U.S. 1st Cavalry Division puts a RQ-7B Shadow tactical unmanned aircraft in the sky

The RQ-7B Shadow tactical unmanned aircraft system’s engine roared as it slingshots off a mobile launch ramp at Horsemen Flight Landing Strip in Trzebien, Poland, Nov. 2 and into the bright horizon during another day of training for Soldiers assigned to Delta Company, 91st Brigade Engineer Battalion, 1st Armored Brigade Combat Team, 1st Cavalry Division.

Sgt. Lisa Vines says the “Horsemen Platoon” is creeping closer to its goal of attaining 270 flight hours during their Atlantic Resolve rotation.

“We’re coming up on 270 flight hours in Europe, which is significant because that is what the unit previous to us got, so it shows we’re able to keep pace in a challenging rotation,” said U.S. Army 1st Lt. Austin J. Collell, the Shadow platoon leader assigned to Delta Company, 91st Brigade Engineer Battalion, 1st Armored Brigade Combat Team, 1st Cavalry Division.

Just outside of a small village, Soldiers are currently living and working at Horsemen FLS, a camp obscured by camouflage netting in the wood line of a training area accessible only by a dirty road. The platoon is training an influx of new Soldiers on TUAS technology repurposed for a near-peer fight.

“Shadow is a really unique force multiplier because it was designed for Iraq and Afghanistan,” said Collell. “We had to repurpose Shadow in a different direction from what it was originally designed for.”

With a team made up of mostly recently enlisted, junior Soldiers, the training tempo has been high as seasoned operators train their Soldiers in an effort to close the knowledge gap.

“They’re drinking through a fire hose shadowing our senior guys. You cannot mass produce operators,” said Collell. “Even if they’re not flying, they are here at the airfield.”

U.S. Army Pfc. Carlos A. Castillo, an unmanned aircraft systems repairer assigned to Delta Company, Brigade Engineer Battalion, 1st Armored Brigade Combat Team, 1st Cavalry Division, is one of those new Soldiers.

“Being a newer Soldier and coming out here, it was on who takes the initiative to get things done,” said Castillo. “If you’re going to learn, now’s the time to learn.”

Almost all of the Soldiers in the Horsemen Platoon are working in positions well beyond their rank’s typical responsibilities.

“They all perform one level up. I think it’s very unique for my guys to be able to have maturity and the knowledge base where they can succeed in these kinds of roles to make the mission happen,” said Collell.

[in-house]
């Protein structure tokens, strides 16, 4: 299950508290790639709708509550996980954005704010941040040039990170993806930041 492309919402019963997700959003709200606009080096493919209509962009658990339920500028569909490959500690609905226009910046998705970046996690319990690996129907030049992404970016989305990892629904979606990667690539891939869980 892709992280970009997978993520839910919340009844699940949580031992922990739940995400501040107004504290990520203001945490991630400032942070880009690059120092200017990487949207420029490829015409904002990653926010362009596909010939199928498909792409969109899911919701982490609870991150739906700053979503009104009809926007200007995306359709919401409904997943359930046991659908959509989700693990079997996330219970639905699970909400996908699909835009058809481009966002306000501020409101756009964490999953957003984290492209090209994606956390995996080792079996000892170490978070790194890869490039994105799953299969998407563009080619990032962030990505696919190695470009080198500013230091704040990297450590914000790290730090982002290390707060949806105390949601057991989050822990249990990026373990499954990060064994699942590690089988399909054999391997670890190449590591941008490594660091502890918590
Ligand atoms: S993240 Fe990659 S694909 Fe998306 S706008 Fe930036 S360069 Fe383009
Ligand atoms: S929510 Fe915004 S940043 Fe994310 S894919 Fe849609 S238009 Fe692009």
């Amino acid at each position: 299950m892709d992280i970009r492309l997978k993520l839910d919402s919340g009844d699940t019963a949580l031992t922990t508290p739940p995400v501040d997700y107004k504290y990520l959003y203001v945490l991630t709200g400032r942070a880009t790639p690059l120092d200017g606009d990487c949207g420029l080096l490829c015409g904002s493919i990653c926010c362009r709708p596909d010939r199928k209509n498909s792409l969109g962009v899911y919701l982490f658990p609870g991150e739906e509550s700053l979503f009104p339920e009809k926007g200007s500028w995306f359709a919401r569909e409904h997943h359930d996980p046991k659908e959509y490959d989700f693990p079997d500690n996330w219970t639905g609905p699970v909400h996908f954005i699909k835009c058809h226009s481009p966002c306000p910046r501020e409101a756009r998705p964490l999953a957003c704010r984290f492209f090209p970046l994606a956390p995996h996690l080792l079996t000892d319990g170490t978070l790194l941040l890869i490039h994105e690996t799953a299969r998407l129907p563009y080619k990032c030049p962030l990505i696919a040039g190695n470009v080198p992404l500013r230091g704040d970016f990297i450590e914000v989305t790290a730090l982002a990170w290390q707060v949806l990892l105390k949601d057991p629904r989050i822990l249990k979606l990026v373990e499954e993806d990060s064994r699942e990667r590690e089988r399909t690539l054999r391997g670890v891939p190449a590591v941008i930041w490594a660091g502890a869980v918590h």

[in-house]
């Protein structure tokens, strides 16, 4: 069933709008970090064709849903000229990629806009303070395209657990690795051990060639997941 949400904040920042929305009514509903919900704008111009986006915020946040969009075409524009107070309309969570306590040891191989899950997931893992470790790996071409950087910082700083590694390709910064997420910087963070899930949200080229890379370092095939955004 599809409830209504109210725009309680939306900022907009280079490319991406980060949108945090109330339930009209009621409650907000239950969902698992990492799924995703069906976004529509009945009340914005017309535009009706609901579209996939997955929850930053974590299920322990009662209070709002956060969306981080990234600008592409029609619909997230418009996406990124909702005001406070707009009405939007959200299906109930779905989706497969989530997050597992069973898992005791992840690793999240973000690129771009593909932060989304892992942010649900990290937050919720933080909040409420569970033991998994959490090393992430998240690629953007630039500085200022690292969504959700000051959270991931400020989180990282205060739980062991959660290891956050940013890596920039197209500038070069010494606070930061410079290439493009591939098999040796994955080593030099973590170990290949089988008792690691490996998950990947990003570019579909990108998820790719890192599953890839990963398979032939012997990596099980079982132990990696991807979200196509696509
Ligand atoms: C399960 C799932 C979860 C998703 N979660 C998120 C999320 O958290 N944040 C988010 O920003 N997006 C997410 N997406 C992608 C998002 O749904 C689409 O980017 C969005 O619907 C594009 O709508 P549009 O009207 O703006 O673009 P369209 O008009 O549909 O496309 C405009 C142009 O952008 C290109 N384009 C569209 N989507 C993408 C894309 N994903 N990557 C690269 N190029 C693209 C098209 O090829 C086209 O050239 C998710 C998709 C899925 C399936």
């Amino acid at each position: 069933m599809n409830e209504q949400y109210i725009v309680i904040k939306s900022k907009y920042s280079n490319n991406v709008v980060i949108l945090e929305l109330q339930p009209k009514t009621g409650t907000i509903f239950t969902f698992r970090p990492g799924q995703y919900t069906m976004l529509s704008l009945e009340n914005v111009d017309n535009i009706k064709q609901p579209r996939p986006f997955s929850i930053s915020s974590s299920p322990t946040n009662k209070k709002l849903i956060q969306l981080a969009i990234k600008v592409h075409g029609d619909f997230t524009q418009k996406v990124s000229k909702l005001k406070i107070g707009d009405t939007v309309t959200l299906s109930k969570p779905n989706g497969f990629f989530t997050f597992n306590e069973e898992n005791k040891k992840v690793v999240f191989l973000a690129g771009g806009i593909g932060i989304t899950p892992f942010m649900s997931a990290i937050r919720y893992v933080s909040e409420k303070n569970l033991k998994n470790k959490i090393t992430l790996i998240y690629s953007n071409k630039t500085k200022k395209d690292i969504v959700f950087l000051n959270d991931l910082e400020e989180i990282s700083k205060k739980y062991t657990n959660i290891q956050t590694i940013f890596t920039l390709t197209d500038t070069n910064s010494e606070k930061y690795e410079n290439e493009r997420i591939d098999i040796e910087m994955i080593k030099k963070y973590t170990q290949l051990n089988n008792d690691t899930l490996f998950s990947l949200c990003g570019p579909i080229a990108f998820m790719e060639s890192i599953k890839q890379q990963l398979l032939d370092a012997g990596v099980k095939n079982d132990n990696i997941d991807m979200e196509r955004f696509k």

With a diverse team in such an austere training environment, everyone is making the most of their time in the field. They are the first platoon to fly on the Horsemen FLS and to validate the airstrip for the Polish government and every rotational force that follows, which makes their mission a significant milestone.

“The Polish government and the U.S. Army engineers built this airstrip specifically for the Shadow,” said Collell. “It’s not designed for any other airframe.”

The Shadow UAS can be deployed as part of expeditionary forces due to its ability to launch off tactical runways.

“Shadow can move out further and further away from the flock. It allows us to move away from the comforts of home, and a lot of the logistical support packages that we have, and move out to where the enemy might not expect us to be,” Collell said.

One of the Horsemen Platoon’s leaders and mentors, Warrant Officer Brandon C. Dupuis, the UAS operations officer, has 1,300 flight hours under his belt, with experience in Iraq, Jordan, and Syria.

“A TUAS is mainly used as a hastily employed reconnaissance platform. This way can give the commanders at all levels a picture of the battlefield, so they can more easily deploy their troops,” said Dupuis.

Whether the TUAS is employed within aviation or armored brigades, it serves a unique purpose. The Shadow can coordinate with crewed aircraft or artillery to destroy the target. When Soldiers on the ground have an unmanned system such as the Shadow RX-7B on their team, they do not have to risk their lives for reconnaissance.

“One of our biggest jobs out here, and in any deployed environment, is to keep the forces on the ground safe,” said Dupuis.

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